Inside Sonnet Technologies' Echo Express Pro
Sonnet Technologies actually sells three different Thunderbolt-based expansion chassis for PCI Express cards, differentiated mostly by size.
The largest Echo Express Pro, which we have here in the lab, takes two full-length cards (or, a single double-slot card). That's an $800 dollar proposition. The vanilla Echo Express supports a single PCIe card with a maximum length of 7.75". It sells for $600. Finally, the entry-level Echo Express SE also supports a single-slot PCIe device, but it's only large enough for a half-length board. A $400 price tag makes it more affordable, though.
To be clear, Sonnet Technologies doesn't really position these enclosures as solutions for adding discrete graphics to consumer-level notebooks. Given their price points, they're much better suited to workstation-oriented applications: adding the expandability of an eight-port RAID controller, tacking on professional A/V editing cards, or even incorporating 8 Gb Fibre connectivity to a mobile machine.
|Comparison||PCIe Slots||Maximum Card Length||Maximum Card Height||Maximum Card Width||Power Supply|
|Echo Express Pro||2 x16||12.28" (Full)||6.6" (Full)||2 Single-Width1 Double-Width||150 W|
|Echo Express||1 x16||7.75"||6.6" (Full)||1 Double-Width||100 W|
|Echo Express SE||1 x16||6.6" (Half)||6.6" (Full)||1 Single-Width||60 W|
The Echo Expresses feature a simple and elegant external design. Their solid aluminum frames serve two purposes: aesthetically, they match the silver shell of Apple's Mac computers, and functionally, they help dissipate heat from the add-in card inside. In an effort to further address thermal concerns, Sonnet Technologies employs fans on the front and back of the enclosures to help maintain adequate airflow.
Installing a card is straightforward. Slide off the top cover after removing the rear security screw, and then drop in your PCI Express-based board. Just be aware that Sonnet doesn't provide any additional power connectors, which may limit what you're able to install. The enclosures employ a proprietary power circuit, so you can't simply upgrade the power supply.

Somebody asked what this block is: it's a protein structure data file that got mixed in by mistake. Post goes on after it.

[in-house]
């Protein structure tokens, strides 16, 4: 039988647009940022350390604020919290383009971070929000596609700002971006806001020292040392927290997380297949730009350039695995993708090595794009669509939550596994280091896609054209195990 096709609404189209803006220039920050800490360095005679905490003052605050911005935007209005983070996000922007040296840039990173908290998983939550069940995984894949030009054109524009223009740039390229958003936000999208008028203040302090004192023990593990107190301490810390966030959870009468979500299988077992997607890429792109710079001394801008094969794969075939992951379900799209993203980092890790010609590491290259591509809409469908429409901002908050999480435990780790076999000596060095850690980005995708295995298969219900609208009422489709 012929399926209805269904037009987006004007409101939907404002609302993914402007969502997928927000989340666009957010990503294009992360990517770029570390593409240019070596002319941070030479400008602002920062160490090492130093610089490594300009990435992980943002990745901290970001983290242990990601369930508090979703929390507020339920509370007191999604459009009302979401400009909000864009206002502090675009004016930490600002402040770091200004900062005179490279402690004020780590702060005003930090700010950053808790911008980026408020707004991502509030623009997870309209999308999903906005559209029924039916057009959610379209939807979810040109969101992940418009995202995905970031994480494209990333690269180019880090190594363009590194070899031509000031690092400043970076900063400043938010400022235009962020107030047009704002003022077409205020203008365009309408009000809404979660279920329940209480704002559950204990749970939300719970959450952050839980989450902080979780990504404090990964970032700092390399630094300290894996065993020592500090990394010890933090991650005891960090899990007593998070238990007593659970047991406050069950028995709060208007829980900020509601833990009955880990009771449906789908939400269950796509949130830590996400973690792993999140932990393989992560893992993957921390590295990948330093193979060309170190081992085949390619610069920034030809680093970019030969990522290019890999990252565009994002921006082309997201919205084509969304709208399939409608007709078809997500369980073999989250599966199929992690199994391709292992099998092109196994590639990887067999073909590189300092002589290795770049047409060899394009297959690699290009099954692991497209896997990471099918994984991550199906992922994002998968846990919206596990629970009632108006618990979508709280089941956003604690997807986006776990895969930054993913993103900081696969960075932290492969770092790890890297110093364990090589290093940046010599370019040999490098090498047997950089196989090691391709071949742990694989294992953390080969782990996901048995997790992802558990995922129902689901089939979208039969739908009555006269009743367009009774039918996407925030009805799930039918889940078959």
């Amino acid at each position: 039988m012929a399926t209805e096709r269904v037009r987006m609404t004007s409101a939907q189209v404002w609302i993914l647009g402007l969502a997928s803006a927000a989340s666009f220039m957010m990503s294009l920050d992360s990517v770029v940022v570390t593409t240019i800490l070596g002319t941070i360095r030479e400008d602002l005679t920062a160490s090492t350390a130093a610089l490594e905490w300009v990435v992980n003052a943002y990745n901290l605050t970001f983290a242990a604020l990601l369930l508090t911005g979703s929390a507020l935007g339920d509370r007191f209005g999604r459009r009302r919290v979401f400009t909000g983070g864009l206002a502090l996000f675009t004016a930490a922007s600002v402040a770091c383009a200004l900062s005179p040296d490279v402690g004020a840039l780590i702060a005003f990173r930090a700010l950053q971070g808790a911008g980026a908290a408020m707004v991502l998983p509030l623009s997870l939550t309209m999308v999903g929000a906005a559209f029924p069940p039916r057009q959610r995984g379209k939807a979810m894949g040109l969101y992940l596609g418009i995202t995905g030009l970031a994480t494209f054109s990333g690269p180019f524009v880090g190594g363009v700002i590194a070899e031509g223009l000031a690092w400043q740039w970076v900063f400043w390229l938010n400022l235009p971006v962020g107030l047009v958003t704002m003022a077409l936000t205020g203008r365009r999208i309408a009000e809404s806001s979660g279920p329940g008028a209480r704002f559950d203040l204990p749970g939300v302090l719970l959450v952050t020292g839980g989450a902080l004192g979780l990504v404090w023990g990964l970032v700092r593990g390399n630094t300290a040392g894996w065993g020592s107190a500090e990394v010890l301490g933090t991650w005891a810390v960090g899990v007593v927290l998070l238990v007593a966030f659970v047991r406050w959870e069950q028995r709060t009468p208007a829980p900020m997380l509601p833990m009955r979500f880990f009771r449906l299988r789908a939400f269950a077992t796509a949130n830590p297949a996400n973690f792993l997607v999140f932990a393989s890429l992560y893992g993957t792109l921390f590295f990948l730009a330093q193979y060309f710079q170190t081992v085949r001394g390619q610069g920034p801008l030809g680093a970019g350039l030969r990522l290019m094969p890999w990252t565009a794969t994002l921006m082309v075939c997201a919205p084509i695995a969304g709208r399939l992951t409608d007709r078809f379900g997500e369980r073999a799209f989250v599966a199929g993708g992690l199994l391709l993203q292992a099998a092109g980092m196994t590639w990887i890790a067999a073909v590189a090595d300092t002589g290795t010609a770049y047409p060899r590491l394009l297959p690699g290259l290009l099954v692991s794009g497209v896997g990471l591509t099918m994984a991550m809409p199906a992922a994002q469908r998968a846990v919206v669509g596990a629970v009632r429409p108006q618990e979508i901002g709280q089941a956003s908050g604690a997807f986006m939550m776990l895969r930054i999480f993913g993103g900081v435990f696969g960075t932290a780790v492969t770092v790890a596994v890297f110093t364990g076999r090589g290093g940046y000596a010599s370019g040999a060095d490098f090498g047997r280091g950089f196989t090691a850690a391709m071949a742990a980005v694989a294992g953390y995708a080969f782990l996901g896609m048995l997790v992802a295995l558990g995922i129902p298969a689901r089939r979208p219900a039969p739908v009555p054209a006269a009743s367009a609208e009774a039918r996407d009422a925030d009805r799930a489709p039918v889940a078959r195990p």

There are also implications for adding a storage device with SATA/SCSI support via Thunderbolt. Neither the Echo Express Pro nor the Echo Express are designed to support internal storage devices. The correct way to use the product would be to install a controller with external connectivity, and then attach a JBOD designed to house and power a number of disk drives.
All three enclosures expose 16-lane connectors, accommodating anything from high-end graphics cards to dinky little sound cards. Because Thunderbolt is limited to 10 Gb/s of throughput, though, you can really only expect the equivalent of a four-lane second-gen link. As a result, bandwidth-constrained workloads will suffer compared to dropping a card with a x16 connector into a motherboard's native x16 slot.
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Well, getting a laptop that supports thunderbolt is already pretty expensive. Then, you have to get one of these which ranges from $400-$800. THEN you have to buy a dedicated card....Reply
It's pretty expensive once you add it all up :/
I like it, but I see limited use for it, especially for those of us who already have large towers, and don't really want another small tower added on to that. That being said, this would make a pretty awesome home dock for a laptop, and good for those tiny desktops that intel, apple, asrock, zotac and many others make (once all of those get thunderbolt).Reply
Prices will go down. Remember that.Reply
Second, it's about the cost you'd have to pay anyways for a desktop (which you need if you want to game since you can't on a vanilla ultrabook), so its more like an alternative solution for those who want a single system setup.
Prices will go down. Remember that.
They don't go down enough...
any controller + the surrounding ecosystem that is this expensive cant survive much. Not being a hater, but being a realist.Reply
You don't know that :). USB 3.0 was expensive when it first came out. Look at things now. Wow things have changed. Prices are substantially lower now.Reply
Pretty interesting, even with the currently high price tag.Reply
Needs to be cheaper. That's my only serious gripe.Reply
And well, for this purpose Thunderbolt still needs to be faster to fully take advantage of the external GPU, best around 16 Gb/s since it's the speed of a 16x PCIE 3.0 slot.
Although you could potentially sidestep this issue if you use two linked thunderbolt interfaces, but then there's the problem of synchronizing data transfers (and finding a laptop with two thunderbolt interfaces...if there's any)
If they can make this much cheaper, I would be very interested. I prefer to game on a laptop so I can easily stow it away when I have guests over and need the dining table. An extra box would be ok, as long as it doesn't need an external display.Reply
Well this makes things more interesting, when the price goes down and becomes resonable within probably the next few years it may give us the ability to buy laptops and attach some reasonble GPU's to them so we can play games on them a lot better.Reply
If this was around 8 years ago I would have been all over it and had it for my laptop since I used to use that for gaming.